"This means if you are currently receiving subscriptions that you did not pay for through the business office, you need to divert them, because after the effective date stated in the memo those will not be sent in. It also means in the future only those periodicals purchased by SPO, clearly identified as periodicals through the periodical cover sheet and on the SPO, will be processed through the mailroom.

"If you have already purchased a periodical through the business office by SPO, you should already be in the system approved for this item. It is important that you make it clear in your paperwork what periodicals you are ordering. We are going through the records at this time and making a list of those inmates who have periodical purchase on file. All inmates and periodicals on that list will be sent through after the effective date.

"This policy is not new, and has been in place for some time. My recent memo simply clarified what part the mailroom has in enforcing the policy. Also, since it appeared some inmates were not following the policy, we gave reasonable notice of the fact that this needs to be corrected.

"If you are receiving a free religious periodical, so long as it is not coming in by bulk mail, we will continue to process that periodical. Any item that is free and comes in by bulk mail will not be sent in, because departmental policy disallows processing bulk mail items."

Approximately 3 weeks after Phelps' first memo, and 10 days after her second, she distributed her third memo, dated March 2, 2001, which stated in part:

"On 2/7/01 you received a memo indicating that it would be necessary to comply with IMPP 11,101 [sic] concerning all periodicals and newspapers.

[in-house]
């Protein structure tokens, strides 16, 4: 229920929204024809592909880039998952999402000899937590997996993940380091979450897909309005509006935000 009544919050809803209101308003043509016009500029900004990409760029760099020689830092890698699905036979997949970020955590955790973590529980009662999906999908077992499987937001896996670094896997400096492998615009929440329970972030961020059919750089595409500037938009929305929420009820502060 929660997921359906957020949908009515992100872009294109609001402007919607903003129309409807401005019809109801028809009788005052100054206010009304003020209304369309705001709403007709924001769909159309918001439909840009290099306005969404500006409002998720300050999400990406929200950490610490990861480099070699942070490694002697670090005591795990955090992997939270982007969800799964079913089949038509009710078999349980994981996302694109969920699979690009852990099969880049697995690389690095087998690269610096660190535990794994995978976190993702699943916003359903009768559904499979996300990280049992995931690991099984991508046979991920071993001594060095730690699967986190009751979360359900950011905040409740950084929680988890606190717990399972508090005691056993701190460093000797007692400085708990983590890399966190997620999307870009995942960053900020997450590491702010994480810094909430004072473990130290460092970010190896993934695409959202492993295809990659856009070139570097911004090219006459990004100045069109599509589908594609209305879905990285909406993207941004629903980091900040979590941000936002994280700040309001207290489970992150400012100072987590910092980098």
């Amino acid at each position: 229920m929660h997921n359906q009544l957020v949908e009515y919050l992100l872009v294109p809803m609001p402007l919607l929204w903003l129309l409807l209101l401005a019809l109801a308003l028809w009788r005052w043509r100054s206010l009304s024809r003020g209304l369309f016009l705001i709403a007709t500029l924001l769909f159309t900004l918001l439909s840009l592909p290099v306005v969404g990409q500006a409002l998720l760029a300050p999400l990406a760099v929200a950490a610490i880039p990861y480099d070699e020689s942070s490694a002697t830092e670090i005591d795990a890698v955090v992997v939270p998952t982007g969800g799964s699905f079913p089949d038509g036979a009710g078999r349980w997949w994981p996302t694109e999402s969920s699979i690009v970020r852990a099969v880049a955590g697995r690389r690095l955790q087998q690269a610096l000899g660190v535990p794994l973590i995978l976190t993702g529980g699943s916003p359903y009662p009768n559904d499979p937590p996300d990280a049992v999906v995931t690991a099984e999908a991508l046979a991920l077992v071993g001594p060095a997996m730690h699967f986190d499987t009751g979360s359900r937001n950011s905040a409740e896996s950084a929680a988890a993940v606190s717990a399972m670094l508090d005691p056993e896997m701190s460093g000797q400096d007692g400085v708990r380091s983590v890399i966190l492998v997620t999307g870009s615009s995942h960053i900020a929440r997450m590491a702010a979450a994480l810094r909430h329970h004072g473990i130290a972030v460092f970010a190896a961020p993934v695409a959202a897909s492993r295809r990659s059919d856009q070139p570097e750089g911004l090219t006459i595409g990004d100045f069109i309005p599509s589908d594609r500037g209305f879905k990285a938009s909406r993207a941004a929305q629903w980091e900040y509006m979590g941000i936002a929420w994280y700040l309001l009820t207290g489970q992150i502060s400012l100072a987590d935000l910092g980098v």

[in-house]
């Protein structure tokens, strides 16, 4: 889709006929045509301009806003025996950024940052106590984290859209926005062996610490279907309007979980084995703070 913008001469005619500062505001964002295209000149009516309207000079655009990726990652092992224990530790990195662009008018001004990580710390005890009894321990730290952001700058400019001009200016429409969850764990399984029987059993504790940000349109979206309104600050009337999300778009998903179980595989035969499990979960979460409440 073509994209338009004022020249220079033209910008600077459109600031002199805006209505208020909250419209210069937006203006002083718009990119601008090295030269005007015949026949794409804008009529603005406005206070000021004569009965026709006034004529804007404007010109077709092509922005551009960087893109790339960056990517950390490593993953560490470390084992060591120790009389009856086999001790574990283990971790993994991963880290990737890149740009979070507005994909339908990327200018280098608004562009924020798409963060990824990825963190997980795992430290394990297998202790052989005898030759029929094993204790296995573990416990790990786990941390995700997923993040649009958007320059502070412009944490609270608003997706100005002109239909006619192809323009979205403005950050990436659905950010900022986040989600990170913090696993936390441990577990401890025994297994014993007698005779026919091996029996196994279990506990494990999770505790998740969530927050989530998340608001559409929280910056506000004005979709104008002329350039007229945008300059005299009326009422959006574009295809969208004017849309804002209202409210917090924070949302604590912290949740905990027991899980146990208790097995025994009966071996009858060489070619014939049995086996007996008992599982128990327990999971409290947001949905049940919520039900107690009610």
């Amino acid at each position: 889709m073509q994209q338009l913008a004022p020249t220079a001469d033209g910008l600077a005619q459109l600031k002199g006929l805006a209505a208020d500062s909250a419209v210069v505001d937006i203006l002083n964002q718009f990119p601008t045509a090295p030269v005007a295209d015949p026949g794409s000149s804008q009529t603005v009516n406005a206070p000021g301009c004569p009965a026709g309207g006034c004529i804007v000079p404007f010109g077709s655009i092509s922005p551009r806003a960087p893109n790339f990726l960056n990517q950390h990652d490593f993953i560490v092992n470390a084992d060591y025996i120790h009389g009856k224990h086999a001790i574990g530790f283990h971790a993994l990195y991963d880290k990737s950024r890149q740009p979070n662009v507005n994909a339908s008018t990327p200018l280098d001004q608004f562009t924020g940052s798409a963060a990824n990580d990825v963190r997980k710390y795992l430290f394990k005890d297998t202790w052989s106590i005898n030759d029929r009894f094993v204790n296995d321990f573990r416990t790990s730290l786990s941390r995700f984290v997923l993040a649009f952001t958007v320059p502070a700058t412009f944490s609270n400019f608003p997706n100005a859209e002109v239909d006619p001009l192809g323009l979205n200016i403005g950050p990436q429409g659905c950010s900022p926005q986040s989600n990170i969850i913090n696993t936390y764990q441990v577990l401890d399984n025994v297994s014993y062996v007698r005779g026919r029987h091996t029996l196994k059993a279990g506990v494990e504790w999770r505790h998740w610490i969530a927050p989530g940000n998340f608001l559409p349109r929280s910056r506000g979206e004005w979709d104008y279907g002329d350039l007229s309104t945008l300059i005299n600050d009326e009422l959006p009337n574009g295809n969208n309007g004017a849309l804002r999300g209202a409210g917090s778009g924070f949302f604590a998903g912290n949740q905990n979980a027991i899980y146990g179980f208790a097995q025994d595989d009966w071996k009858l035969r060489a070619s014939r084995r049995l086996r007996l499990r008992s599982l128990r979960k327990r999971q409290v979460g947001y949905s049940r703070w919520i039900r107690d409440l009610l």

"Since this memo was issued, we have had dialogue with inmates and unit team staff. From this dialogue it became clear that there is confusion on both sides about how this policy is to be applied.

"Accordingly, to accommodate this uncertainty, the facility is going to permit each inmate on privilege/incentive levels II and III a one-time only grandfathering opportunity for one year. This means if you are currently receiving periodicals that you did not purchase through the business office, you may select one, and continue to receive it for no more than 12 months from today's date. . . .

. . . .

"Please be assured we have reviewed this matter carefully. We appreciate the concerns some of you have raised about the First and Fourteenth Amendment rights you have to reading materials. However, it is important to realize that the department and facility have an overriding interest in the implementation of an effective privileges and incentives program, and these limits on periodicals are crucial to that program. There is no absolute prohibition on periodicals, so we believe this is a proper balancing of everyone's legal interests and objectives.

"Concerning free publications, please be advised if the publication is received other than by bulk mail, and you have advised us in advance you are receiving this publication, with verification that it is free, you will continue to receive the periodical. Bulk mail items are not approved, and will not be sent to you by the mailroom.